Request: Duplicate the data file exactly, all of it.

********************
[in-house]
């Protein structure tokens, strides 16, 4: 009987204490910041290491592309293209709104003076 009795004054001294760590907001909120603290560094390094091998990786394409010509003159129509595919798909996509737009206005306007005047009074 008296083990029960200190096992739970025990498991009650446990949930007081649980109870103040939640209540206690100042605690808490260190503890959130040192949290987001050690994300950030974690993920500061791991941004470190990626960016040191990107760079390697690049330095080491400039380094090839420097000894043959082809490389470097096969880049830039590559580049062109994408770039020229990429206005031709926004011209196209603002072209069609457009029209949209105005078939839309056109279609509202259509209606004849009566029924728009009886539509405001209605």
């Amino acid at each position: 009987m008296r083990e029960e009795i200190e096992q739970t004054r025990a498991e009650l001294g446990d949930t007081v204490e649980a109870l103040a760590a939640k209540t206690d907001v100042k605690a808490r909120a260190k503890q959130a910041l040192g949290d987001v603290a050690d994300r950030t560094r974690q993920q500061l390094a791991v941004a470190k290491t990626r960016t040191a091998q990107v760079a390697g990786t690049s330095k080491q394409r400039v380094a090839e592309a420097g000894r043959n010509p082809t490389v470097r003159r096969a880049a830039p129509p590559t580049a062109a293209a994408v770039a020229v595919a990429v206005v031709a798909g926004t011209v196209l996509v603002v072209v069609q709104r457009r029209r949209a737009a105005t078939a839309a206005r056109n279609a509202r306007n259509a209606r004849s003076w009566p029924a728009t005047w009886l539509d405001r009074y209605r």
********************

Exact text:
[in-house]
């Protein structure tokens, strides 16, 4: 009987204490910041290491592309293209709104003076 009795004054001294760590907001909120603290560094390094091998990786394409010509003159129509595919798909996509737009206005306007005047009074 008296083990029960200190096992739970025990498991009650446990949930007081649980109870103040939640209540206690100042605690808490260190503890959130040192949290987001050690994300950030974690993920500061791991941004470190990626960016040191990107760079390697690049330095080491400039380094090839420097000894043959082809490389470097096969880049830039590559580049062109994408770039020229990429206005031709926004011209196209603002072209069609457009029209949209105005078939839309056109279609509202259509209606004849009566029924728009009886539509405001209605």
């Amino acid at each position: 009987m008296r083990e029960e009795i200190e096992q739970t004054r025990a498991e009650l001294g446990d949930t007081v204490e649980a109870l103040a760590a939640k209540t206690d907001v100042k605690a808490r909120a260190k503890q959130a910041l040192g949290d987001v603290a050690d994300r950030t560094r974690q993920q500061l390094a791991v941004a470190k290491t990626r960016t040191a091998q990107v760079a390697g990786t690049s330095k080491q394409r400039v380094a090839e592309a420097g000894r043959n010509p082809t490389v470097r003159r096969a880049a830039p129509p590559t580049a062109a293209a994408v770039a020229v595919a990429v206005v031709a798909g926004t011209v196209l996509v603002v072209v069609q709104r457009r029209r949209a737009a105005t078939a839309a206005r056109n279609a509202r306007n259509a209606r004849s003076w009566p029924a728009t005047w009886l539509d405001r009074y209605r």